Today, immediately after finishing one of my "reduction workshops" I decided to take the drastic step of actually attending an AA meeting in the town where I live. I arrived late and thought they would turn me away but I was welcomed in with open arms. I sat and listened to the few speakers I arrived in time to catch and every single word of what I heard inspired me.


As the meeting drew to a close, the leader asked if anyone else had anything else to say? I was nervous as it was my first ever meeting but seeing as I had made the effort to go there, and late at that, I slowly raised to my feet and uttered those words you never imagine will come out of your mouth. "My name is Shelly and I am an Alcoholic"..... I explained I had been in a different kind of program to theirs (in AA, abstinence is the only way) but I told them it was my first ever meeting and got a round of applause, which made me cry in front of them all.


As the meeting came to a close, I was surrounded by all the attendees whom all gave me their phone numbers on the spot. Suddenly I had about 10 sponsors and was surrounded by support and love, which made me cry again.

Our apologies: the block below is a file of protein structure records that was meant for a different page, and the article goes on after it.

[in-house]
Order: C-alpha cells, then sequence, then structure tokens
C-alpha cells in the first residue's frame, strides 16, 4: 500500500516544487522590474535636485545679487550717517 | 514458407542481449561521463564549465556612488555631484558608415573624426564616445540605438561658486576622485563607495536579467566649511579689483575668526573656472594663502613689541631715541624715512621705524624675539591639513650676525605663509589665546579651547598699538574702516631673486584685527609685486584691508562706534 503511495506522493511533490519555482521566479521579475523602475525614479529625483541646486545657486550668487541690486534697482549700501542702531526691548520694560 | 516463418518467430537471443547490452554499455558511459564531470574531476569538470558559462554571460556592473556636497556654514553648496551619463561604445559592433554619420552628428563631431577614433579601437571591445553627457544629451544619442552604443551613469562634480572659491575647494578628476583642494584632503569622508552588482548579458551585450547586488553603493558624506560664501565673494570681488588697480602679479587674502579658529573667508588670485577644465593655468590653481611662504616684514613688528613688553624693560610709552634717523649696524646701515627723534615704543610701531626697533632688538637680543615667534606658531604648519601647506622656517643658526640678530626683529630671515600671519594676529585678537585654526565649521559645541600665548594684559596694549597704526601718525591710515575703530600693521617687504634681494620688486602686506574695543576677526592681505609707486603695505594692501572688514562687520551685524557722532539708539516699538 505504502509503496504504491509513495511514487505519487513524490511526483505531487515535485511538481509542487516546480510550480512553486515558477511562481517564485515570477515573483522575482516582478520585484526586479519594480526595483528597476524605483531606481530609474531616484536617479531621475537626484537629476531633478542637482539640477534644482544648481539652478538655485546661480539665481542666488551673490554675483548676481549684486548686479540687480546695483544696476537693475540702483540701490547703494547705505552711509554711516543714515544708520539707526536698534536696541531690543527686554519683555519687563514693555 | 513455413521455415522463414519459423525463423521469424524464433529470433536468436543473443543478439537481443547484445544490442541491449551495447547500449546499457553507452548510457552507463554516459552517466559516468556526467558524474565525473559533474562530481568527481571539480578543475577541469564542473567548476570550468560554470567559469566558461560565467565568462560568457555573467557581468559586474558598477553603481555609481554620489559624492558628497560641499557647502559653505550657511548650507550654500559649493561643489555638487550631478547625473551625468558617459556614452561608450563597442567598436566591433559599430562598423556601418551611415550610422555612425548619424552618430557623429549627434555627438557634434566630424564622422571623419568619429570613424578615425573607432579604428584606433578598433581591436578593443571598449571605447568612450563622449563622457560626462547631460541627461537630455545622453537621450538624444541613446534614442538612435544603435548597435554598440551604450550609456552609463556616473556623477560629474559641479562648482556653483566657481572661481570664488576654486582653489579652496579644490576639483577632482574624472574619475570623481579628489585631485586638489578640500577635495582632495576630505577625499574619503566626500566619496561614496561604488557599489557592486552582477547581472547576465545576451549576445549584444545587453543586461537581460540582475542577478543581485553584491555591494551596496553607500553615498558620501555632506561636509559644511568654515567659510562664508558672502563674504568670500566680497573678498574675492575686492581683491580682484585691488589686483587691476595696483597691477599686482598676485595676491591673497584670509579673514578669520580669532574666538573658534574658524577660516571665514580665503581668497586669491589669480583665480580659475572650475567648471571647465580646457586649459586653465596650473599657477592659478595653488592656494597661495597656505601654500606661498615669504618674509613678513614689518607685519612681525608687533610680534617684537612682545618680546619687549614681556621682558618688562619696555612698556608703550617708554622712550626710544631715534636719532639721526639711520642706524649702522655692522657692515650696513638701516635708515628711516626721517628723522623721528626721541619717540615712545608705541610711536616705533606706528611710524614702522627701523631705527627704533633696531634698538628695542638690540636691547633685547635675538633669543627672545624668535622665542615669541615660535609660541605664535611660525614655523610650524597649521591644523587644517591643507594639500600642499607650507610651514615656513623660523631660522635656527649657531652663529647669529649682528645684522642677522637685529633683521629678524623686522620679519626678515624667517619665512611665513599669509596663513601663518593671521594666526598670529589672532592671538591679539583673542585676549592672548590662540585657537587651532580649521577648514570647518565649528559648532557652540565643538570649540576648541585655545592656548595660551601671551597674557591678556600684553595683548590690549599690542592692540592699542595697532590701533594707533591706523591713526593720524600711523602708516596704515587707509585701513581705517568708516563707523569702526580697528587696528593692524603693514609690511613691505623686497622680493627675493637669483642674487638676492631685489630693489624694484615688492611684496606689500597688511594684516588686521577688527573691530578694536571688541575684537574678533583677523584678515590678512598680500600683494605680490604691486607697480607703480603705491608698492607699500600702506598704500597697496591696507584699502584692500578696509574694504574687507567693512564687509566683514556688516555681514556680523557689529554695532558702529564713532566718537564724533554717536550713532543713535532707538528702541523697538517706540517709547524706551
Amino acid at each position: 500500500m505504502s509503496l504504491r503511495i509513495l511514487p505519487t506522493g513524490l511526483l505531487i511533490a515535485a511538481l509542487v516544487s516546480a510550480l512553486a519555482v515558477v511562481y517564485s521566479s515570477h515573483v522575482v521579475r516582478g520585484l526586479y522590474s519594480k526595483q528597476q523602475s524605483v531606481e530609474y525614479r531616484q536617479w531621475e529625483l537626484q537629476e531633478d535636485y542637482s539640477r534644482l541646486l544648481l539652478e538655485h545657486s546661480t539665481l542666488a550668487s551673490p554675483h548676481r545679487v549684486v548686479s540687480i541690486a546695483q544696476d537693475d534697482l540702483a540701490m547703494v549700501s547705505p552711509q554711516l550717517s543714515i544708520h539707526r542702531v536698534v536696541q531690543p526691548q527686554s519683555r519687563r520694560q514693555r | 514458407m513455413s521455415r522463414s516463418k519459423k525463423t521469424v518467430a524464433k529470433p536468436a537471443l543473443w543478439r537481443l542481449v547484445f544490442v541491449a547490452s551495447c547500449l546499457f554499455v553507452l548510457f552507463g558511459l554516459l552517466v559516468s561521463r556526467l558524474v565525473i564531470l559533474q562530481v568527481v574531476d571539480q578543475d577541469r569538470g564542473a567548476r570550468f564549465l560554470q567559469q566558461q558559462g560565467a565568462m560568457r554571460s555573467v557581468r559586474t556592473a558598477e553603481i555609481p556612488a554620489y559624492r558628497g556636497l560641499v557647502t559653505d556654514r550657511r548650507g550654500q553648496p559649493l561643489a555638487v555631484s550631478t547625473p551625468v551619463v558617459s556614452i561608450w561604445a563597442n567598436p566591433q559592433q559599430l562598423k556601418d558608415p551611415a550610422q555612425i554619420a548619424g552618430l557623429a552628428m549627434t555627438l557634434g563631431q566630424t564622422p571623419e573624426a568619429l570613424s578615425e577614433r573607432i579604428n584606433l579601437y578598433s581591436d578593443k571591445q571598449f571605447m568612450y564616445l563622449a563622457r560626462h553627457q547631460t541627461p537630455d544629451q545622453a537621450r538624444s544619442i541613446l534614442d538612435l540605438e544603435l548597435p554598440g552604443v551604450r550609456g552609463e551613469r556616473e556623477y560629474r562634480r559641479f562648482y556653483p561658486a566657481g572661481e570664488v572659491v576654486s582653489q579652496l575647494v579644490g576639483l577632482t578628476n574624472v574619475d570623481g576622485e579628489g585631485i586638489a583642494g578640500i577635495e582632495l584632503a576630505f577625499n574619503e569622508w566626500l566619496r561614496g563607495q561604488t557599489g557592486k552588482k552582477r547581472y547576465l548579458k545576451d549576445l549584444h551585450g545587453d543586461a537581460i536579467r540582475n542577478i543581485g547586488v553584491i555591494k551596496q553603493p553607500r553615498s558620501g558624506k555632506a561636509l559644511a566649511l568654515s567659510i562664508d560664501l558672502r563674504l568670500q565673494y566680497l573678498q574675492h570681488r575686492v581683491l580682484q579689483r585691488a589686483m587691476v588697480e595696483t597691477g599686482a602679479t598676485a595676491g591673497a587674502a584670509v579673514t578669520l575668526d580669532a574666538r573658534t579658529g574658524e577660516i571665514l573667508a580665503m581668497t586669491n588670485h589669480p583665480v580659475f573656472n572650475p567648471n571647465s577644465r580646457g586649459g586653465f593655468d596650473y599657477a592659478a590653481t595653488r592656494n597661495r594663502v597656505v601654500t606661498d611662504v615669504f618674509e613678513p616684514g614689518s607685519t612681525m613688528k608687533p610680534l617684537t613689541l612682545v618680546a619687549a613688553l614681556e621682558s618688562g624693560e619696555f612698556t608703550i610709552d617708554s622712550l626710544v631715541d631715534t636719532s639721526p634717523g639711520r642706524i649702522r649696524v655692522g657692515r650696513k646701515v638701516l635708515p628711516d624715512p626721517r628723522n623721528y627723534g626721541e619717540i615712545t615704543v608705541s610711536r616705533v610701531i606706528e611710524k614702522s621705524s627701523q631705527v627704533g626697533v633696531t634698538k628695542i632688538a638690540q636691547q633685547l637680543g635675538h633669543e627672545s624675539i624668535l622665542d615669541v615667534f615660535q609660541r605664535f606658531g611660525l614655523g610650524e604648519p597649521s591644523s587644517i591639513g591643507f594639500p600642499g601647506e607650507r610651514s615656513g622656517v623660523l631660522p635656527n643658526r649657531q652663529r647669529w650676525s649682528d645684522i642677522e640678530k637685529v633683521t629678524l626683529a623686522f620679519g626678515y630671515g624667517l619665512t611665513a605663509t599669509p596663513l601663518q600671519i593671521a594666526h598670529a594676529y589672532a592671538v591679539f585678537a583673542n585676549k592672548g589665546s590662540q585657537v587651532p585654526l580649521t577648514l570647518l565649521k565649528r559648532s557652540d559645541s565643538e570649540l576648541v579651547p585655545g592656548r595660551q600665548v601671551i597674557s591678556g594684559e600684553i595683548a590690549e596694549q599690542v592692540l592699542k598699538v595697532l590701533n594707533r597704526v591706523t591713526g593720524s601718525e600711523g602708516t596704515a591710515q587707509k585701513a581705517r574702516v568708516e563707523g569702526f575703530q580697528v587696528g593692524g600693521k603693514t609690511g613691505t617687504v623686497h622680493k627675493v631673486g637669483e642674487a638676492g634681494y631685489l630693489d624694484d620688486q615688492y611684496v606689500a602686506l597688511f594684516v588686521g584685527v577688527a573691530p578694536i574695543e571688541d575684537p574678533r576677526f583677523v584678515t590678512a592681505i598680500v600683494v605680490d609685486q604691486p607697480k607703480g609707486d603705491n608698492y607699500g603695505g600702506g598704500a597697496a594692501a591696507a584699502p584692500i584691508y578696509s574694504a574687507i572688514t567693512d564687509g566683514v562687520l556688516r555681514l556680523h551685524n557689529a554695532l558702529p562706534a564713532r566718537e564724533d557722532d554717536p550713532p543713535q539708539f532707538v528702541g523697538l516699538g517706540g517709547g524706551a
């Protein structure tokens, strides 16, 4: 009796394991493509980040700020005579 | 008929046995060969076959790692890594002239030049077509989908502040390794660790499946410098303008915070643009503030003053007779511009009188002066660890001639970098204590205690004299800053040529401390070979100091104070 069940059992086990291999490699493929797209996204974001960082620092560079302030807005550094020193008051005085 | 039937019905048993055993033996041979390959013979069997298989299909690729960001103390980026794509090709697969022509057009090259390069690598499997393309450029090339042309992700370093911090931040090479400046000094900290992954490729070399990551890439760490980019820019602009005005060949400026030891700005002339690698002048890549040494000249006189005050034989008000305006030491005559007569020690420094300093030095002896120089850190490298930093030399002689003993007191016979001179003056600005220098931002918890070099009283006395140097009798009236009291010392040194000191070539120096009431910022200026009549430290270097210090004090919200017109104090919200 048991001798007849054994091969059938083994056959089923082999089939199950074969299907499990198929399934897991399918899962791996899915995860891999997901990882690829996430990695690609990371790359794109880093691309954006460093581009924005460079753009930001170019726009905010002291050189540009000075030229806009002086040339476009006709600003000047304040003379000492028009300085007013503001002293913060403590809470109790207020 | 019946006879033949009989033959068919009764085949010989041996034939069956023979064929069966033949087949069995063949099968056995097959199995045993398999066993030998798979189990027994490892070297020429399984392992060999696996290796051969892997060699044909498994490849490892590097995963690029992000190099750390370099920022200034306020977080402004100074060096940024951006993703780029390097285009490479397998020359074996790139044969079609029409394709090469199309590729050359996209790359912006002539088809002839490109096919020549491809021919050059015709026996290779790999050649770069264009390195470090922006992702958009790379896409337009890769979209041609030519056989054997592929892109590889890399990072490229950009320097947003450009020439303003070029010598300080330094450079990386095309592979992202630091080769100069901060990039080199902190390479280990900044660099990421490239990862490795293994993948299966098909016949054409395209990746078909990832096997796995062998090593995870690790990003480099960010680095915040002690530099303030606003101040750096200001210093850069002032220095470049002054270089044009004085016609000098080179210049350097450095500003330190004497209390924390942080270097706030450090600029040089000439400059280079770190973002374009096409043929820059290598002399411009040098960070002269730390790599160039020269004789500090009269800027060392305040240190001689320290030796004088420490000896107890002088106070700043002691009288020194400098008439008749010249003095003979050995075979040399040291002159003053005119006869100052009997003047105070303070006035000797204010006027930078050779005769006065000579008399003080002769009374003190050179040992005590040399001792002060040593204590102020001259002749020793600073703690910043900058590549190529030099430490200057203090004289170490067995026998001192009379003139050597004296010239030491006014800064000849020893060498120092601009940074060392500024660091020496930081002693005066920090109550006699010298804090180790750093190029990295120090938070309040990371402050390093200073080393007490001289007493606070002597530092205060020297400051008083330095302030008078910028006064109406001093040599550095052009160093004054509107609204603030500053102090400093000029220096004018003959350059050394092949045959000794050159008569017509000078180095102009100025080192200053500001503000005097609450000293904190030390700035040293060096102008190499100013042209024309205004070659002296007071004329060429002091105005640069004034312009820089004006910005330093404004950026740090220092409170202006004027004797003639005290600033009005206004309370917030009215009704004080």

So dear readers, I am embarking on a journey that I have no idea when or where it will end. I have no idea if I am strong enough to see this through, but I have taken the first step, which is to admit that I am indeed an alcoholic. And it is therefore the biggest step. I intend to update this blog daily and keep you informed of my progress, or my failures as I am sure there will be relapses along the way.


But if I do fall off the wagon, I will try with every atom of will I still have left to get straight back on it. And if along the way I can inspire others with the same problem then I will have done something even better than helping myself - and that is helping others.